We need to encourage brands to think differently when communicating with audiences - especially since social is causing a massive shift in the way consumers interact with each other, and brands.
More and more people are searching for meaningful and authentic communication with others who they can relate to and trust. Influencers do just this. Whether a Vlogger, Blogger or Instagrammer, these individuals have loyal packs of followers. Their lifestyles are obtainable - unlike celebrities - and their openness to share information about their life makes them all that more relatable, respected and valued among the public.
Often when thinking of the audiences for such influencers, we are all too quick to assume the only followers they obtain are aspiring teens and young adults. But influencer audiences span far beyond these realms. In fact, when doing a little research, you’ll find there is pretty much an influencer with a loyal following in every sector. From financial, to travel, HR, fashion or design, there are at least a handful of influencers with a powerful social following tapping into the audience you wish to target. Why wouldn’t you make the most of this exposure to your market?
Brands should use these influencers - working with them to gain attention of the brand. In doing so, audiences are much more likely to spend time finding out more about the brand being endorsed, which leads to greater interaction and consequently, a higher chance of conversion into a sale - an element of customer interaction that PR professionals are finding themselves increasingly being judged on.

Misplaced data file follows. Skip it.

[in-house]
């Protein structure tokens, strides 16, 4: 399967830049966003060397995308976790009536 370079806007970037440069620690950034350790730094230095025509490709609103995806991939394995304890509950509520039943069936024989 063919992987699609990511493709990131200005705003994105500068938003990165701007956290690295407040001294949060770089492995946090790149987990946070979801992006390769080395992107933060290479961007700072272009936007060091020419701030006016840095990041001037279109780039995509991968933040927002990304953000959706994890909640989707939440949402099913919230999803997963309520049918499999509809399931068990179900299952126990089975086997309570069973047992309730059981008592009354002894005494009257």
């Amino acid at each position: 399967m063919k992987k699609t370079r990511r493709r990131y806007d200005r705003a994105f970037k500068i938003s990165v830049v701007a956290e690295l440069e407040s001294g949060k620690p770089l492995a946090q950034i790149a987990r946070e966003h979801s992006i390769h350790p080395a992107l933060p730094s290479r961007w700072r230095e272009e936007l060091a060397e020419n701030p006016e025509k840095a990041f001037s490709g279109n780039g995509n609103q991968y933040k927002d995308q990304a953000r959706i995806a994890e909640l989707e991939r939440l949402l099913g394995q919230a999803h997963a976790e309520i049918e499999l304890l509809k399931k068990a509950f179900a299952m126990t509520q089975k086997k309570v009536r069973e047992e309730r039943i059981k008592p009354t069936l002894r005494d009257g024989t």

While celebrity endorsement by all means remains an important method of advertising, particularly for high end products or those brands whose audiences don't follow social influencers, it is time for the industry to up their understanding of the power of influencers. Those brands that are willing to think differently and embrace them as a channel to targeting their audiences are guaranteed to reap in a great deal of successes.
The growing power of influencers to connect with brands’ audiences is putting advertisers’ reliance on traditional celebrities for campaigning under the microscope. As it stands, it appears influencers now have more power than traditional celebrities when it comes to promoting products. According to recent research from Takumi, 82% of PR and marketing professionals are using influencers in one form or another. Of these respondents, 38% said they were using "social media influencers" – the highest ranking of the options available (which included musicians, sportspeople, TV actors and film stars). This power shift towards influencers begs the question – what do they have that celebrities don’t?